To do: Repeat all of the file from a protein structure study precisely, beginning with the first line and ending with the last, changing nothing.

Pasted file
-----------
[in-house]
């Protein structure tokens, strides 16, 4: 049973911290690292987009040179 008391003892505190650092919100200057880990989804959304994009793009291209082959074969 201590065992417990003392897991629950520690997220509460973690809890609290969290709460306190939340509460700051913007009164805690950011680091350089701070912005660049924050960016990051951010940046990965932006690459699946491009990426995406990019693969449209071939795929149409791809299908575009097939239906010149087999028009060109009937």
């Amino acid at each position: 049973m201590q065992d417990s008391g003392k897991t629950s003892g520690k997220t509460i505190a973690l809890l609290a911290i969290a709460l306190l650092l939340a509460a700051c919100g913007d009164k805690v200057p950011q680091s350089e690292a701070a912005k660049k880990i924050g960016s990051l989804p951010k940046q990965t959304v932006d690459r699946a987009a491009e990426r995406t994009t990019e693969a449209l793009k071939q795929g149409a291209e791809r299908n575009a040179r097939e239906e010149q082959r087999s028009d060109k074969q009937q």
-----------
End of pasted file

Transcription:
[in-house]
């Protein structure tokens, strides 16, 4: 049973911290690292987009040179 008391003892505190650092919100200057880990989804959304994009793009291209082959074969 201590065992417990003392897991629950520690997220509460973690809890609290969290709460306190939340509460700051913007009164805690950011680091350089701070912005660049924050960016990051951010940046990965932006690459699946491009990426995406990019693969449209071939795929149409791809299908575009097939239906010149087999028009060109009937």
């Amino acid at each position: 049973m201590q065992d417990s008391g003392k897991t629950s003892g520690k997220t509460i505190a973690l809890l609290a911290i969290a709460l306190l650092l939340a509460a700051c919100g913007d009164k805690v200057p950011q680091s350089e690292a701070a912005k660049k880990i924050g960016s990051l989804p951010k940046q990965t959304v932006d690459r699946a987009a491009e990426r995406t994009t990019e693969a449209l793009k071939q795929g149409a291209e791809r299908n575009a040179r097939e239906e010149q082959r087999s028009d060109k074969q009937q």